Freddy Rumsen calls it thatn” 

You can buy ffie Artemide Nesst> 
mushroom table lamp for $455 at www 
.allmodem.com. 

Hokku Designs' off-wliite Coacorde 
leatlier sofa wodd fit right in loo ($1,897 
at www.wayfaiucom)* 

Blu Dot's Chicago series of wood ve¬ 
neer and tubular .steel-box shelving looks 
similar to pieces found in Sterling 
Cooper Draper Piice's offices ($599 and 
up at www.wayfair.com). 

l^rosa said secondhand stores are a 
particularly good source for mid-century 
office fujnituxe. 

‘^Companies that sell used office fumi* 
ture often have the best prices for vintage 
stuff,” Larosa said. 


York-based color coimiltajit and decora¬ 
tor, sees Mid’century Modem style as 
grounded in neutral hues. *^Sunple lines, 
natural elements like stone and stained 
wood, and earth tones, punctuated by 
what I call ‘Diner Brights' - orange, ma¬ 
genta and turquoise,” she said. 

To slay true to the style, Kling advises 
mixing these hues into a background of 
neutrals, and keeping the floor plan 
open. 

Didul and her team have done that 
on the "^Mad Men” sets, incorporating 
colorful throw pillows, ashtrays and 
drinkware throughout the rooms. 

Etsy.com is a good source for vintage 
fabrics; mod Pucci pru^ts, modem florals 
and grmvy graphics are a fun way to 
add ‘60s sMe with textile accents, 

HOME FROM THE OFFICE The offices of 
'"Mad Man’s" advertising agency. 
Sterling Cooper Draper Price, are filled 
with cool tumitiire that would work ^ 
home, in living and work spaces alike. 


\t 































































C2 


THE NEWS-ENTERPRISE 


HOMES 


FRIDAY, APRIL 13, 2012 


^ ABSOLUTE ESTATE AUCTION 


0540 IMRDWSSVflG ROOD. CWCtim, HV 

DinECTlOllS: From Dixie Highway in E'town, turn on South Mulberry St. (Hwy, 62 West), At 
Cecilia Junction turn right on Hwy. 86 towards Ceciiia. Stay on Hwy, 86 and turn right just past 
Howevalley School. 

REAL ESTATE: On Sat., April I4thp Lewis Auction Co. will be setling this splendid 2 bedroom 
home to the highest bidden The interior features a large living room, eat m kitchen with 
dishwasher and mtcrowave included 2 bedrooms 2 full baths and laundry room. Central heat 
and air. County water and septic system. Covered front porch, deck, and storage buitdmg with 
eleoinc. Come prepared to bid and buy lh s tine propeny at your pnce! 

PEtlSOIIAL PROPERTYr Bow front ohina cabinet 8 PC bedroom Beacon 31 day 
mantle clocks day bed. booksneJves couch match[r>g swive! rocker^ ooffee and end tables lift 
chair, TV and stand, lamps, table w/6 chairs, wash stand, GE SXS refrigerator GE smooth top 
stove, chest freezer, washer and dryer, elec, power chain file caoinet. glider/rocker. wheel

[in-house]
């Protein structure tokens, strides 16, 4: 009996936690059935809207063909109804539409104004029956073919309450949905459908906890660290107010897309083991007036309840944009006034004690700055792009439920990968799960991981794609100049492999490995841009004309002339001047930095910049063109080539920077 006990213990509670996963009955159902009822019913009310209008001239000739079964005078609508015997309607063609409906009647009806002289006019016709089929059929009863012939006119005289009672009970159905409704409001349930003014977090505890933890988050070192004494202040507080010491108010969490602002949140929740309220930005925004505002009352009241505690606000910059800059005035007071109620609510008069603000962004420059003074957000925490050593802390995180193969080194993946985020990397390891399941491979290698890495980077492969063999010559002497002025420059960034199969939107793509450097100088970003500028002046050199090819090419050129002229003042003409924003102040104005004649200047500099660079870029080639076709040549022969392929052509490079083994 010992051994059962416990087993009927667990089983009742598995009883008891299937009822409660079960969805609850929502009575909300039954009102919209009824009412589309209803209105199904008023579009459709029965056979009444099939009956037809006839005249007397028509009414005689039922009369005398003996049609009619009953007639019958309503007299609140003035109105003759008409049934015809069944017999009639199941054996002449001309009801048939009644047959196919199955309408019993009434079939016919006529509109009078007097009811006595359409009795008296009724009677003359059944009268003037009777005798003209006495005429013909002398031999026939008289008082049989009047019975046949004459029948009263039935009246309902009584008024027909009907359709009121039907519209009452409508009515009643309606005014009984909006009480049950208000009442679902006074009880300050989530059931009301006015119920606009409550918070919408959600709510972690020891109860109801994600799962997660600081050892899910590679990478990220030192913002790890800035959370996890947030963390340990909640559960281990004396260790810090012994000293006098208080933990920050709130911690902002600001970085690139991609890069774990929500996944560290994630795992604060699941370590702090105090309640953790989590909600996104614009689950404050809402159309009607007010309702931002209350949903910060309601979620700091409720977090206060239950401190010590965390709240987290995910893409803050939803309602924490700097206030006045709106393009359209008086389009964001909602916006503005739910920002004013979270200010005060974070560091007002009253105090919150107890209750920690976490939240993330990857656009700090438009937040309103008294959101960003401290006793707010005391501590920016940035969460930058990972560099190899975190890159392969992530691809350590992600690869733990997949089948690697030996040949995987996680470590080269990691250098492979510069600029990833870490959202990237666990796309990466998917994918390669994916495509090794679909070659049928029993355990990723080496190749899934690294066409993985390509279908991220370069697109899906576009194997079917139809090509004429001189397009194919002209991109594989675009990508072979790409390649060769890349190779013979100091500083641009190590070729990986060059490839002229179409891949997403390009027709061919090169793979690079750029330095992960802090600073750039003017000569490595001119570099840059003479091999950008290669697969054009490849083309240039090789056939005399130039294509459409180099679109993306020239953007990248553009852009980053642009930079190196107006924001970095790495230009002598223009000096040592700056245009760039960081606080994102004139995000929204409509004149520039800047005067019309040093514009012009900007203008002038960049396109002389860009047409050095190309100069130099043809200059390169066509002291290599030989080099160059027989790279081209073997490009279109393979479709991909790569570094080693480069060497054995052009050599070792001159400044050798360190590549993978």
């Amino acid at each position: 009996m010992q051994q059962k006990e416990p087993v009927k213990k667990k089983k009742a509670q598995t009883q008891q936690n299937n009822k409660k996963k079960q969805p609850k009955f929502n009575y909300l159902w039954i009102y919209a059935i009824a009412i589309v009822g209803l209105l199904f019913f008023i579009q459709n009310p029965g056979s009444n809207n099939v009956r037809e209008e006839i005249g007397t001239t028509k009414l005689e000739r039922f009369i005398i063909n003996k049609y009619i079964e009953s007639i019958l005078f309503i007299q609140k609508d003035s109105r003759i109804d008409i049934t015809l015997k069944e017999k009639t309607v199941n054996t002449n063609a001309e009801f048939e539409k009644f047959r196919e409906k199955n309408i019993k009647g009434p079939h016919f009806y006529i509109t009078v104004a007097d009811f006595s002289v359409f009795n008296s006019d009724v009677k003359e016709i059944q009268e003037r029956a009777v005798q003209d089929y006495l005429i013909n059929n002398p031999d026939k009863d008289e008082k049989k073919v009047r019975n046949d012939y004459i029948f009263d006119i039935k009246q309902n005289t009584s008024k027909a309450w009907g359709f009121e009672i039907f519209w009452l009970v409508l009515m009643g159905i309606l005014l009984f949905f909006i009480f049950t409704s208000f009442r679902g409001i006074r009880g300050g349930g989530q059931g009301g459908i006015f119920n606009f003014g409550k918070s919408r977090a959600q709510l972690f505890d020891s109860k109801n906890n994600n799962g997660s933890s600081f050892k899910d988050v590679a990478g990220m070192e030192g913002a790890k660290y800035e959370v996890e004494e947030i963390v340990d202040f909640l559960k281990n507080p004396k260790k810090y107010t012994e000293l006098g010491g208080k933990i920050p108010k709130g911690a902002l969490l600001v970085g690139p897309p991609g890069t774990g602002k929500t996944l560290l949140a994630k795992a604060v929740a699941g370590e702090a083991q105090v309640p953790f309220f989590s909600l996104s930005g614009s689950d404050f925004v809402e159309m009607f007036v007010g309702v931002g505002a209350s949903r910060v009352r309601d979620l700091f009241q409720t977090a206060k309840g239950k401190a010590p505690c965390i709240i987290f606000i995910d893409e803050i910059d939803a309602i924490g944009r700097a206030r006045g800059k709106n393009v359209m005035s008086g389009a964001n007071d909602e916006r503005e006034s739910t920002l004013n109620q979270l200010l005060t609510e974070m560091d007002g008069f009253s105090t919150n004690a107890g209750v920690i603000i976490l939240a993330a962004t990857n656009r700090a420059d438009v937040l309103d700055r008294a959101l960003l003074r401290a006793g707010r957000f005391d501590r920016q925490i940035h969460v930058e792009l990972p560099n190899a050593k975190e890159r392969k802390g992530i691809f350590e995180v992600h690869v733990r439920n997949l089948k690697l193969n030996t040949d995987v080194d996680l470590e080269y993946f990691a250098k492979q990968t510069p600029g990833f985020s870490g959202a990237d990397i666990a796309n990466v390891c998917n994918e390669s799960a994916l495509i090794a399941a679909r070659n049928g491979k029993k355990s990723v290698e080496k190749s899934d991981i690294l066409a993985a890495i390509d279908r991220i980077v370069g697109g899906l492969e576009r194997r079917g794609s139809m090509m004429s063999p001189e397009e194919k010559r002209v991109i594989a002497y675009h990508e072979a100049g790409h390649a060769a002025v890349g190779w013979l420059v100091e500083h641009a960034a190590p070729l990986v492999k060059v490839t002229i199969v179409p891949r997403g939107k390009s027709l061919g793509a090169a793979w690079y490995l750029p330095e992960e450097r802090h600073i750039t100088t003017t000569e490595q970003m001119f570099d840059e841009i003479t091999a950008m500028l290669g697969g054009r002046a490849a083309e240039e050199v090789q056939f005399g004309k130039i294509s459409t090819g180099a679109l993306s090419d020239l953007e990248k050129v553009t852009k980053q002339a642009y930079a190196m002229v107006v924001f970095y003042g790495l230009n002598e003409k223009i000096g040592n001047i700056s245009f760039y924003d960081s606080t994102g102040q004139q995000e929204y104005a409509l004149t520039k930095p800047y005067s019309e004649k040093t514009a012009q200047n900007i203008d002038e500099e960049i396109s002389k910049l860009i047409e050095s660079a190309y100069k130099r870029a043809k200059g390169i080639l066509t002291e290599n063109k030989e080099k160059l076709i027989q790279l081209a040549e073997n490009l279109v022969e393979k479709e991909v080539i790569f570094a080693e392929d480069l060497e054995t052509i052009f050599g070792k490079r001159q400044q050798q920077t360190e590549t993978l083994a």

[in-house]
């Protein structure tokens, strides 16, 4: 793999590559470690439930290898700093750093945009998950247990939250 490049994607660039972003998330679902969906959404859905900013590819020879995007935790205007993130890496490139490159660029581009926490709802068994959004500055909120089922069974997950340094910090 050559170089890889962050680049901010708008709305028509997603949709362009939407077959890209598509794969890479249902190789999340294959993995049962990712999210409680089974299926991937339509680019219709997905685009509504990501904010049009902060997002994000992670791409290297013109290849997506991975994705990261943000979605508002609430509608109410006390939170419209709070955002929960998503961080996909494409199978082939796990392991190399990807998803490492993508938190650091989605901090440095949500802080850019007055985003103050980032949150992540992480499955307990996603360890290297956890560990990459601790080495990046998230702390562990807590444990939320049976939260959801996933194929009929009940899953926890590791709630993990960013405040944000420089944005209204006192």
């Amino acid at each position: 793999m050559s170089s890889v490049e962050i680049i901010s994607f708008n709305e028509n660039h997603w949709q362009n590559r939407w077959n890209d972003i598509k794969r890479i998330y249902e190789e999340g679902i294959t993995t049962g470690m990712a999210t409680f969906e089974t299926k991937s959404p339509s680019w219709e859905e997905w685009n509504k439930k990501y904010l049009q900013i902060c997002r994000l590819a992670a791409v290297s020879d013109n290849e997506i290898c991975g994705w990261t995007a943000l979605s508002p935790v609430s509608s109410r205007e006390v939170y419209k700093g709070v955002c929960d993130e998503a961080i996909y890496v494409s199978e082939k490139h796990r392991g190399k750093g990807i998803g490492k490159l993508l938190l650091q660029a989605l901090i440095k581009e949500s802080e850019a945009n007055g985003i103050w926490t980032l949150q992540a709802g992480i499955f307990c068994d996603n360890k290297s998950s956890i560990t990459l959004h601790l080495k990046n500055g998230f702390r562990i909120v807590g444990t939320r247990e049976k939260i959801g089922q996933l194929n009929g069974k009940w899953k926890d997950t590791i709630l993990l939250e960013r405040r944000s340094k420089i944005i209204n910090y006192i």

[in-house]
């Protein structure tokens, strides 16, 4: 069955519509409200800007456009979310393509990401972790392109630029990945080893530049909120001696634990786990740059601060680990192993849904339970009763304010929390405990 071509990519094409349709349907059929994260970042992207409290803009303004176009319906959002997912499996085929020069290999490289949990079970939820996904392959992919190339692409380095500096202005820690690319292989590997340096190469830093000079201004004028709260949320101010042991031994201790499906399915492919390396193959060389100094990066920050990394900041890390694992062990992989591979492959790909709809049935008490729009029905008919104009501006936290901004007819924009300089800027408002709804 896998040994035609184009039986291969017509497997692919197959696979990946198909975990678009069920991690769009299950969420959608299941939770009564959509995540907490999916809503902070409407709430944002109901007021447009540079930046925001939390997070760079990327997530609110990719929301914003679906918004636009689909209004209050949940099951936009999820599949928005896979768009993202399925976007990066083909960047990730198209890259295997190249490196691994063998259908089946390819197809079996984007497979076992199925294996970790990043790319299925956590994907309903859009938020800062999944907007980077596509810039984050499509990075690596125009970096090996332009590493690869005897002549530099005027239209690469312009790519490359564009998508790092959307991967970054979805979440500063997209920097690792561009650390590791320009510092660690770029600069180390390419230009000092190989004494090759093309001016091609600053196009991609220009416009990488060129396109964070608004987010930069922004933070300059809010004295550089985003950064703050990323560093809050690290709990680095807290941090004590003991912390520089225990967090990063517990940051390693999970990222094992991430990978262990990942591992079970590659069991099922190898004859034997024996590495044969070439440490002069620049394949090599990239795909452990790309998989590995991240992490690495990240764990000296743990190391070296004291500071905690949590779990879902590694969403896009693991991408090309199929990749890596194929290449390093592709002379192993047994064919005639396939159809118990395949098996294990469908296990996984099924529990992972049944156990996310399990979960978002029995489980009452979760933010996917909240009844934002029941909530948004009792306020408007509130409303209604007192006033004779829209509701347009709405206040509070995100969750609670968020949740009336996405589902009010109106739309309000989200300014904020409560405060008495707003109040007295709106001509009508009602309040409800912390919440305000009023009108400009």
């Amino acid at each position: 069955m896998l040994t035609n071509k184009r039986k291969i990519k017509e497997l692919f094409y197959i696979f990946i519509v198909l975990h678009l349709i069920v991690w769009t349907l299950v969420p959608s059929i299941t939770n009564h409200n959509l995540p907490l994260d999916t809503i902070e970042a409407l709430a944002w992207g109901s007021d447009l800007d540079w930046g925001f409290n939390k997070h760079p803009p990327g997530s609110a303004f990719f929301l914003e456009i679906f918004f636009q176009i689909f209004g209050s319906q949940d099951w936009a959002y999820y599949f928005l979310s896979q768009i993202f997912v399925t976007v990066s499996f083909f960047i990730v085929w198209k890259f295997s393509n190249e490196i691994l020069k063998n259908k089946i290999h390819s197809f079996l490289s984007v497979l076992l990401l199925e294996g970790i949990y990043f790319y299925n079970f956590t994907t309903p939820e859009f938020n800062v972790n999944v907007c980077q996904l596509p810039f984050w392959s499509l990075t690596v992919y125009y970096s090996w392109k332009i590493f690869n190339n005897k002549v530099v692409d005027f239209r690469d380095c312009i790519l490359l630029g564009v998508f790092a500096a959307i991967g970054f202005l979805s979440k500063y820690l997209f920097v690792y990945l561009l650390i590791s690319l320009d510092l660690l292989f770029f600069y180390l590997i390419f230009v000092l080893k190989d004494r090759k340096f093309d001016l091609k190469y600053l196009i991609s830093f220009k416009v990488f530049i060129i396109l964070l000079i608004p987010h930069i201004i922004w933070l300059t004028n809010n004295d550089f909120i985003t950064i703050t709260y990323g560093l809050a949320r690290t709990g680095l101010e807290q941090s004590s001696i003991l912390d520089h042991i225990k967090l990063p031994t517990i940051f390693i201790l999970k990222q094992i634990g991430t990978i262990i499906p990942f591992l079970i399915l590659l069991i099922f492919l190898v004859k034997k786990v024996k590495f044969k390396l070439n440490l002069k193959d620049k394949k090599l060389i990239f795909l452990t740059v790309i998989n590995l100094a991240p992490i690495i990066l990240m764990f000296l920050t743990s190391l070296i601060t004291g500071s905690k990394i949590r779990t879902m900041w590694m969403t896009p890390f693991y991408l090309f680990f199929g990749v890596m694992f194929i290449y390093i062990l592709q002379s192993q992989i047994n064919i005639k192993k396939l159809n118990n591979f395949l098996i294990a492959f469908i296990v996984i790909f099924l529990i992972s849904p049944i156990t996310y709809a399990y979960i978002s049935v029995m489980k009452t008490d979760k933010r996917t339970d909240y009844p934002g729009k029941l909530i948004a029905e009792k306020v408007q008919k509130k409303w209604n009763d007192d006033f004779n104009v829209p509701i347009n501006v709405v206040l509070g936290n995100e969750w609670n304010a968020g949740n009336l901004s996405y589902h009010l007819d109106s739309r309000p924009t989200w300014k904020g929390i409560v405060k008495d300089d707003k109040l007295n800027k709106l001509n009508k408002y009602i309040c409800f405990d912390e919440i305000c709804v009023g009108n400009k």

chafr, walker, office chairs^ medicine cabinet, quilts. I mens, figurines h gJaesware, sewing 
machine, painted hand saw. pressure cooker, porch swing, and morel 

TERMS: REAL ESTATE ^ $5 000 down oay of auolion and baiarice wiih deed within 30 
days. 2Q12 property taxes prorated. Possession with deed. Potential buyers may conduct any 
inspections prior to auction. Waiver of inspections wiH be used at auction, PERSONAL 
PROPERTY - Cash or good check with photo lu T0% buyers premium will be added to the 
final bids on both fhe real estate and personal property to detecmfne the sale pnce 

“B^ERYTHmQ BELLS TO THE HIQHEST BtDDEB AND IN AS 15 CONDITION^* 
THE ESTATE OF ELEANOR GOODMAN - OWNER 
FOR MORE INFO OR TO TOUR THIS HOME PRIOR TO THE AUCTION 
CALL AUCTIONEER/BROKER KENNY LEWIS (270) 707-1630 



1225 HUNTMES Ukm 


DIRECTIONS; From Dixie Highway in Radctiff, turn on West Lincoln Trail 81 vd. Then turn 
right on Logsdon Parkway. Property wiJI be on the left on the corner of Logsdon Parkway 
and Hunters Lane. 

REAL ESTATE: On. Sat,. April 21st, Lewis Auction Co, will be selling this gorgeous 3 
bedroom. 2 bath home to the highest bidder. The main level features a large living room, 
kiichem dining a ea, 3 bedrooms ^nd full bath The baseme t is fi ished with a spacious 
family/game room bath bonus room and lau dry room Cent al heat and air City utilities 
and all city conveniences Extras Lnclude; Ceiling fans, cozy sun room, hardwood floors, 
whole house backup generator, security doors, patio-, fenced rear yard, storage btdg.. 2 oar 
garage, concrete drive and land caped corner lot Excellent location and move rn cond tion. 
Come prepared to bid and buy this great property al your pncei 

ANTIQUES AND FINE FURNISHINGS: OaK corner bench w/ labfe Wmosor style 
rocker, dining table w/ six cane back chairs lighted china cabinet side chairs w/ cane 
inserts, serving table, oak gfass front cabinet vintage trunks, foot stools oak dayhed, 
blonde Hollywood bedroom set* chest of drawers corner shelf, Penciled mghtstand Ou^en 
Anne coffee table, glass top coffee table, several occasional tables upholstered couches, 
recfiner, glass door bookcases vintage chitds chair crystaJ and brass lamp [e^d d glas-^ 
lamp, floor lamps. Hermie wall clack, area rugs, linens, metal bnakcases. stereo, framed 
Ray Harm print" framed German print" fr med needlework nice collection of framed 
pictu res and wall hang rnq s and many of her n Ice f u mishings. 

ANTIQUE GLASSWARE AND COLLECTIBLES; Sterling Silver candlesticks,